A Farewell to (Hardcore) Raiding

This likely won’t come as a surprise to people on Proudmoore who have already heard the news, but my time as a hardcore raider is over. Lunacy’s existence as a hardcore raiding guild is also finished (though I add “for now,” since we still exist as a social entity and a raid could form under the tag in the future).

The reasons I’m stepping back from the hardcore raiding scene are several. Prime in my reasoning is simply life. However, I still would have stepped away in the future, regardless. This is because the mid-level hardcore raiding atmosphere is extremely stressful and I was losing a lot of the enjoyment that used to come with hardcore raiding. I have to admit ToGC’s design also played a role in my loss of interest.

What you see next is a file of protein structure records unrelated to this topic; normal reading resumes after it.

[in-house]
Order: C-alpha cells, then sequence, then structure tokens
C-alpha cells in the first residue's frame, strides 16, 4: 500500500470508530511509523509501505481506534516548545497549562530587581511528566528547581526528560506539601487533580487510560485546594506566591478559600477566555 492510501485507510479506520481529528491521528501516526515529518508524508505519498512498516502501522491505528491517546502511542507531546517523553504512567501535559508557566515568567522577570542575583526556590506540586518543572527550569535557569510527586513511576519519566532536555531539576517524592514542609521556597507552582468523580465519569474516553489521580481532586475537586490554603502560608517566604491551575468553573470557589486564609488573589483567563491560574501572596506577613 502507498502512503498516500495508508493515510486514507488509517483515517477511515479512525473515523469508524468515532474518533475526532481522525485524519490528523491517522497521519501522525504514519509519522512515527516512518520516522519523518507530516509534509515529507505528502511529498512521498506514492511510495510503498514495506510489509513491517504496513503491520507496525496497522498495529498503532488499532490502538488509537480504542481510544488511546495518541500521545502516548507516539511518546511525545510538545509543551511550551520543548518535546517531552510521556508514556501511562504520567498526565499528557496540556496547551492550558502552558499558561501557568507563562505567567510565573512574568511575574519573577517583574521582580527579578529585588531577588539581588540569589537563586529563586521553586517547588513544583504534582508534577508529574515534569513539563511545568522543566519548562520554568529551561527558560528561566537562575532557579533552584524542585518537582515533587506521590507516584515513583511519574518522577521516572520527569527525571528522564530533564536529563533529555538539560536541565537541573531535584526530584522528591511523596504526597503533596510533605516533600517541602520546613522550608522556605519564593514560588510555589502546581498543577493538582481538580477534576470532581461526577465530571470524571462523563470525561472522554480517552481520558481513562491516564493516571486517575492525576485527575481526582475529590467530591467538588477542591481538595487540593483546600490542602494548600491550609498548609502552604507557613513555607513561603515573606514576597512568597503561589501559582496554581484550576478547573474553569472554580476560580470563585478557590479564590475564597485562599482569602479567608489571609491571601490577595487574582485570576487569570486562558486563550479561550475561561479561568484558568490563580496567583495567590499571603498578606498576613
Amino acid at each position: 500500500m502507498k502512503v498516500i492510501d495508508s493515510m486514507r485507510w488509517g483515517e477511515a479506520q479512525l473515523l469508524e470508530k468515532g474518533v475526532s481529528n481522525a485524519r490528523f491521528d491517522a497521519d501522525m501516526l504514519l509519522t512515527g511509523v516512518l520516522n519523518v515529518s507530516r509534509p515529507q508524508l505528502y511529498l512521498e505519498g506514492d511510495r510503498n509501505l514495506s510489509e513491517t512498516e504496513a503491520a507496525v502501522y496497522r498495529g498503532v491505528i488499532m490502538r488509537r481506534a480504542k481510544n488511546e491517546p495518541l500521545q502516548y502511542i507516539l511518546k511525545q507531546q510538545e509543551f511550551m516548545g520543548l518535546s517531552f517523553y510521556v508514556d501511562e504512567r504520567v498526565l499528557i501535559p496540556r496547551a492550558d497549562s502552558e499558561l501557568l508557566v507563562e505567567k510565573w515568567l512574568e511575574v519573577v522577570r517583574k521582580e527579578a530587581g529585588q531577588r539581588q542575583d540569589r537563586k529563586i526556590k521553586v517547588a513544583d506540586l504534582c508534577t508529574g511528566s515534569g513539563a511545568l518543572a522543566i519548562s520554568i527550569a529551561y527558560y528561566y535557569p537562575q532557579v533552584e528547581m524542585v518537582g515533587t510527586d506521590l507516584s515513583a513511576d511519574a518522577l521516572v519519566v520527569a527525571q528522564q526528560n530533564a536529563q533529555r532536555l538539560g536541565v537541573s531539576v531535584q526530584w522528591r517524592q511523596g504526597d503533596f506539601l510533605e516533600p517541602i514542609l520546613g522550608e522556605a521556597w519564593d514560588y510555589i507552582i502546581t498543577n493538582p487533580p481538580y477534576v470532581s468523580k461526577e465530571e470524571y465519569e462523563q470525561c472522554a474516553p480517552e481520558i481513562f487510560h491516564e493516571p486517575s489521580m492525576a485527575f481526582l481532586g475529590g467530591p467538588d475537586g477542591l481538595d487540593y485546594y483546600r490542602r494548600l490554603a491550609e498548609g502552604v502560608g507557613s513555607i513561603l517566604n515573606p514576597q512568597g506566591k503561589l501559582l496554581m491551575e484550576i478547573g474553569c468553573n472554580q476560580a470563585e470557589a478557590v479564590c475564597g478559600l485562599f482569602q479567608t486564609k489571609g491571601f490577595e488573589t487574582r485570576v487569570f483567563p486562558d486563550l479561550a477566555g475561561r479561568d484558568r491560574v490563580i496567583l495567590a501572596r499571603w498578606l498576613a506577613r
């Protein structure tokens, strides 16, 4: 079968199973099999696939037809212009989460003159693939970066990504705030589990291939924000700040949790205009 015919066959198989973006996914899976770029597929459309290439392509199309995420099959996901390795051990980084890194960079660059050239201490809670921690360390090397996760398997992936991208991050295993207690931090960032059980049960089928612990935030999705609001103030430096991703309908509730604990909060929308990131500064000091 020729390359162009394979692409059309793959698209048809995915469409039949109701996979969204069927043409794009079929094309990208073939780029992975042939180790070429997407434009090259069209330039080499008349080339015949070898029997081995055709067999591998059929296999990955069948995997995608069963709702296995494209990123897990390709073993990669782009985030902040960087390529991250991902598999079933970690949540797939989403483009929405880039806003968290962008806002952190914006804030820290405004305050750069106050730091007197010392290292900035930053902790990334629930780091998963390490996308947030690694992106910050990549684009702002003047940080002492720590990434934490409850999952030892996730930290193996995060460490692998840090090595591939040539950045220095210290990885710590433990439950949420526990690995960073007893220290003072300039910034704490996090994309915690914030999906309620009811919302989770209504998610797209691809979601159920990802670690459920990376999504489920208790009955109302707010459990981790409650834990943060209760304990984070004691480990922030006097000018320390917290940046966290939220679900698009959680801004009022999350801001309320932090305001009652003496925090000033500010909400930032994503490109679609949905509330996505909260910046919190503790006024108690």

This So-Called “Real Life” Has Me Running

I don’t think the audience of a gaming blog would be very receptive to the story of my life. You’re here for insight into WoW and the act of playing it. If anything, you probably read this and other blogs because you can’t stand reading people’s personal blogs. But as it is a reason for stepping back, and stepping away from raiding will affect this blog’s content, I owe a short summary of why my life is getting hectic. So here goes:

  1. I’m finishing my BA in English.
  2. Afterwards, I will be applying to enter an MFA program in creative writing.
  3. I’d like to take running more seriously.
  4. Related to #1 and #2, I’ll be taking my writing from hobby to serious pursuit.